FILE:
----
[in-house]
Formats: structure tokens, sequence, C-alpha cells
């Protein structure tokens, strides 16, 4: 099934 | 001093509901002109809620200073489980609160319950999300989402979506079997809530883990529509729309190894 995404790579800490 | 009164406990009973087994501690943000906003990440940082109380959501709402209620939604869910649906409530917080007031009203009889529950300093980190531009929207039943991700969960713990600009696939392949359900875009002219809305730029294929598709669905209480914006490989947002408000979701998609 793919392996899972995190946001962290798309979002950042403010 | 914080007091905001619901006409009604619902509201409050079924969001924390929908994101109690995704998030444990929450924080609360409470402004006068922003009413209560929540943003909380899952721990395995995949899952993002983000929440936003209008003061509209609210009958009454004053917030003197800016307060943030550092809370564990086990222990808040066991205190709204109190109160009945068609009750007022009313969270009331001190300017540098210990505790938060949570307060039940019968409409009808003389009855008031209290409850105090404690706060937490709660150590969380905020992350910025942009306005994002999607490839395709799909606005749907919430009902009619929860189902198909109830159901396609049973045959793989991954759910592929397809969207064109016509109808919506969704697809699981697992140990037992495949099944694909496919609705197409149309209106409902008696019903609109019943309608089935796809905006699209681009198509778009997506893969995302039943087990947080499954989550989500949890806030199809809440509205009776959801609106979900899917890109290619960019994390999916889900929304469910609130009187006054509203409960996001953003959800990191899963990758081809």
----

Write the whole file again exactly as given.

[in-house]
Formats: structure tokens, sequence, C-alpha cells
């Protein structure tokens, strides 16, 4: 099934 | 001093509901002109809620200073489980609160319950999300989402979506079997809530883990529509729309190894 995404790579800490 | 009164406990009973087994501690943000906003990440940082109380959501709402209620939604869910649906409530917080007031009203009889529950300093980190531009929207039943991700969960713990600009696939392949359900875009002219809305730029294929598709669905209480914006490989947002408000979701998609 793919392996899972995190946001962290798309979002950042403010 | 914080007091905001619901006409009604619902509201409050079924969001924390929908994101109690995704998030444990929450924080609360409470402004006068922003009413209560929540943003909380899952721990395995995949899952993002983000929440936003209008003061509209609210009958009454004053917030003197800016307060943030550092809370564990086990222990808040066991205190709204109190109160009945068609009750007022009313969270009331001190300017540098210990505790938060949570307060039940019968409409009808003389009855008031209290409850105090404690706060937490709660150590969380905020992350910025942009306005994002999607490839395709799909606005749907919430009902009619929860189902198909109830159901396609049973045959793989991954759910592929397809969207064109016509109808919506969704697809699981697992140990037992495949099944694909496919609705197409149309209106409902008696019903609109019943309608089935796809905006699209681009198509778009997506893969995302039943087990947080499954989550989500949890806030199809809440509205009776959801609106979900899917890109290619960019994390999916889900929304469910609130009187006054509203409960996001953003959800990191899963990758081809």